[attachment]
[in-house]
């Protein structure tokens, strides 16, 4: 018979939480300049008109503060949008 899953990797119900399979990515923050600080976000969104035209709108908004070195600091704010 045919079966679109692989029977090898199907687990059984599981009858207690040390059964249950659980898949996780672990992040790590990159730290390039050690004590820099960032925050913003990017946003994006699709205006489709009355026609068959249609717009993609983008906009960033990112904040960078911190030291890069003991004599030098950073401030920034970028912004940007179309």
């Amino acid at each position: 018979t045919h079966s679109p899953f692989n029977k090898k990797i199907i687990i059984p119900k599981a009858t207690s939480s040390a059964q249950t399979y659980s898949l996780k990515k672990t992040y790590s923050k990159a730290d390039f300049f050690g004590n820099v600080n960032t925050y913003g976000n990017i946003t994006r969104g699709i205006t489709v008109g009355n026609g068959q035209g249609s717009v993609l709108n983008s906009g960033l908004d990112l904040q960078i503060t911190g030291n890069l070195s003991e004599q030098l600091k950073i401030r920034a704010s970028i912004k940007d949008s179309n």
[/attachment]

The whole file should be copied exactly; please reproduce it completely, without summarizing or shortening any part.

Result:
[in-house]
């Protein structure tokens, strides 16, 4: 018979939480300049008109503060949008 899953990797119900399979990515923050600080976000969104035209709108908004070195600091704010 045919079966679109692989029977090898199907687990059984599981009858207690040390059964249950659980898949996780672990992040790590990159730290390039050690004590820099960032925050913003990017946003994006699709205006489709009355026609068959249609717009993609983008906009960033990112904040960078911190030291890069003991004599030098950073401030920034970028912004940007179309």
């Amino acid at each position: 018979t045919h079966s679109p899953f692989n029977k090898k990797i199907i687990i059984p119900k599981a009858t207690s939480s040390a059964q249950t399979y659980s898949l996780k990515k672990t992040y790590s923050k990159a730290d390039f300049f050690g004590n820099v600080n960032t925050y913003g976000n990017i946003t994006r969104g699709i205006t489709v008109g009355n026609g068959q035209g249609s717009v993609l709108n983008s906009g960033l908004d990112l904040q960078i503060t911190g030291n890069l070195s003991e004599q030098l600091k950073i401030r920034a704010s970028i912004k940007d949008s179309n």